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Summary:

Liz met a zombie at Thursday’s Pier Screening in Los Angeles, but rather than eat her brains, as is customary, he offered her a brain dump on GameZombie.tv, a scruffy but popular multi-platform game industry news/interview site with an interesting background, unique premise, and ambitious development […]

Liz met a zombie at Thursday’s Pier Screening in Los Angeles, but rather than eat her brains, as is customary, he offered her a brain dump on GameZombie.tv, a scruffy but popular multi-platform game industry news/interview site with an interesting background, unique premise, and ambitious development plans. As our resident games writer, I followed up with Liz’s undead interlocutor, Dmitrii Gabrielov, the site’s Director of Business Development, from a safe distance.

In the cutesy alternate reality of GameZombie, the world’s been overrun by hordes of the undead, and for some reason, all that remains to keep the survivors sane are games. (“We owe it to the remaining members of humanity,” they they somewhat helpfully explain, “to continue to play video games and produce quality video game reviews in this, this darkest of hours.”) It’s a weird but fun way to distinguish themselves from major game sites.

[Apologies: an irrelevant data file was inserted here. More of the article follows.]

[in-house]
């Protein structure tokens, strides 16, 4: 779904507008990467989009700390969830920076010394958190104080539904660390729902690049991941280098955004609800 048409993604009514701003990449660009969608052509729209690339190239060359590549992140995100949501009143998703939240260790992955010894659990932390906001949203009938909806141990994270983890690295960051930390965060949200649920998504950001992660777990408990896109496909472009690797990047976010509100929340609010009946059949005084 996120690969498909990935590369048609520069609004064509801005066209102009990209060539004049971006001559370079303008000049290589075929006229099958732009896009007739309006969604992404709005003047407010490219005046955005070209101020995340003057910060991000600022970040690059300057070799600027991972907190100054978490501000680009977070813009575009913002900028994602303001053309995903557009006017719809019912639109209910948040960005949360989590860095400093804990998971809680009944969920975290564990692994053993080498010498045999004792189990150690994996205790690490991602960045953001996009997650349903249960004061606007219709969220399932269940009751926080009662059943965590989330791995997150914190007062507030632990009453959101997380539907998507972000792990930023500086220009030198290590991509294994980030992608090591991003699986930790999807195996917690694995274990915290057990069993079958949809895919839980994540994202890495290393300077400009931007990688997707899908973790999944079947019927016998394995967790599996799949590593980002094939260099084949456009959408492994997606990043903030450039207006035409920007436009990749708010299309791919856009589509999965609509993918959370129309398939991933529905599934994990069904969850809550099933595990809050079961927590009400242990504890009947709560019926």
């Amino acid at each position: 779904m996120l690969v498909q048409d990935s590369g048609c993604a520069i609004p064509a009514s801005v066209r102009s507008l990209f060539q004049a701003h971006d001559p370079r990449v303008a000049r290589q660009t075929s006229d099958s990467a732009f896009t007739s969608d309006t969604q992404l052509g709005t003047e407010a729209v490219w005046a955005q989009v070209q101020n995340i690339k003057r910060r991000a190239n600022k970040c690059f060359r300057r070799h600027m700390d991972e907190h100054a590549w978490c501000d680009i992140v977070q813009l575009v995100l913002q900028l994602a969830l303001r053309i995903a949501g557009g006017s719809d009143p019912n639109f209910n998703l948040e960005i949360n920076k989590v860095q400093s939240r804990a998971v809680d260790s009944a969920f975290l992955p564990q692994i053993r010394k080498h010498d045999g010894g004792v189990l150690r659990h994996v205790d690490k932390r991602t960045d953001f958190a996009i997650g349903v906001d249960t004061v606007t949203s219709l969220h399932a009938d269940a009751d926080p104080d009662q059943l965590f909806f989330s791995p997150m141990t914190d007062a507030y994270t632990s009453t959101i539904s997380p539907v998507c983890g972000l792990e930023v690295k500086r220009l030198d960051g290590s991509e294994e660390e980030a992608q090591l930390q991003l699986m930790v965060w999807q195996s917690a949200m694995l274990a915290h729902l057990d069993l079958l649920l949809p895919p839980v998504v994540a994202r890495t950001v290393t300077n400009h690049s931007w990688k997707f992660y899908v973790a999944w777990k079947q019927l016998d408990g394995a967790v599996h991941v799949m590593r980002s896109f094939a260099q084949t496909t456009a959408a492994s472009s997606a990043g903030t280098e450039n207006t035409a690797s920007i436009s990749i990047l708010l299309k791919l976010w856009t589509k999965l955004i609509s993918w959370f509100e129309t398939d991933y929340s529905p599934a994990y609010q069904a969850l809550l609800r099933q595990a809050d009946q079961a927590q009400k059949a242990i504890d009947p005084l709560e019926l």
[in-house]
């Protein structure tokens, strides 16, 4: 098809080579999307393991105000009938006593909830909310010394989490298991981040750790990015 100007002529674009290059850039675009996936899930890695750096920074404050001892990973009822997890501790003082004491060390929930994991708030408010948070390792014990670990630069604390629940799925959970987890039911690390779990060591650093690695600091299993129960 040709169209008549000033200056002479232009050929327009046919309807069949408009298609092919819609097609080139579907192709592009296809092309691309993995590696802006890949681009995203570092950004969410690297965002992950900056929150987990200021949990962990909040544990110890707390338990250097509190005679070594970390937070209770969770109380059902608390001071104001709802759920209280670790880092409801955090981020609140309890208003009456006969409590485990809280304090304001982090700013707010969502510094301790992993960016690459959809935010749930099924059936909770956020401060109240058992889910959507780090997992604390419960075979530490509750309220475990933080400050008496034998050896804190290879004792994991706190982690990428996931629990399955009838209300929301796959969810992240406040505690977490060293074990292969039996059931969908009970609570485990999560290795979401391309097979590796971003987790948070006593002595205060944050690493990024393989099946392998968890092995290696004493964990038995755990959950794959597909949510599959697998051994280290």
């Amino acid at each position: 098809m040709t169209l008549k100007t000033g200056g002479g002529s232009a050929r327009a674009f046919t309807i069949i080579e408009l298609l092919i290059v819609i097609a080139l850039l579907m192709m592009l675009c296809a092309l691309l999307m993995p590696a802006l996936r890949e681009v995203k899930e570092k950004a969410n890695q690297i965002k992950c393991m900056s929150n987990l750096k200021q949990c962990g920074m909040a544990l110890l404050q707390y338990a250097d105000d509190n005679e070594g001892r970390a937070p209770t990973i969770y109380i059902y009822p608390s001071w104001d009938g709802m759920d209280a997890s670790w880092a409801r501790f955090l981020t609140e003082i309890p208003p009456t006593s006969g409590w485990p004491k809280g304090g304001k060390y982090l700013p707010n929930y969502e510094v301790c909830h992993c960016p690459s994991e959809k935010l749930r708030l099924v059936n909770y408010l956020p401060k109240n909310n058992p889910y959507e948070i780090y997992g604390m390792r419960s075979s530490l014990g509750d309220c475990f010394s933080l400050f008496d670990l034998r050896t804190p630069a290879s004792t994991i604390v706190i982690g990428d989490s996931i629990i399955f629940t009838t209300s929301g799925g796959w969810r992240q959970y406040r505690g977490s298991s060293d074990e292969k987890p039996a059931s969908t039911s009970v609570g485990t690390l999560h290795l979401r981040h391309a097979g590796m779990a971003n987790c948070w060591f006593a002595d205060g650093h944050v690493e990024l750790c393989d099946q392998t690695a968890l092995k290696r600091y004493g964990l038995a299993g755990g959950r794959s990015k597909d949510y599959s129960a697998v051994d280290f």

“We are no IGN,” Gabrielov acknowledges, “but our video traffic across the web is competitive with other top game video producers.” Launched in May 2007, they built much of that traffic by making direct appeals to existing online communities, especially Bebo, as with this intro vid from lead GameZombie VJ Jessica Frasher.

A Webby Honoree in this year’s Student category, GameZombie was originally developed as the Indiana University Master’s thesis project of the founder, Spencer Striker; broadcasting episodes across several video sharing sites and an iTunes podcast, they’ve so far attracted 1.5 million total views– 1 million of those, says Gabrielov, since May 2008. At the moment their revenue comes from in-video brand sponsorships, rev share from video partners, and a partnership with Tremor Media. (Keeping costs down, most of the production is still done in Indiana, with Gabrielov the company’s sole representative in LA.)

GameZombie expects to turn a profit by next year, Gabrielov tells me, and in the coming months, plans to add a fictional webisode series as well as a division developing Flash games. Not bad for a horde of low-budget flesh eaters from Bloomington.

Image credit: gamezombie.tv.

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  1. People like creativity. I have been watching GameZombie.tv for a long time. I like it because it is totally different and not so boring as other game news tvs.

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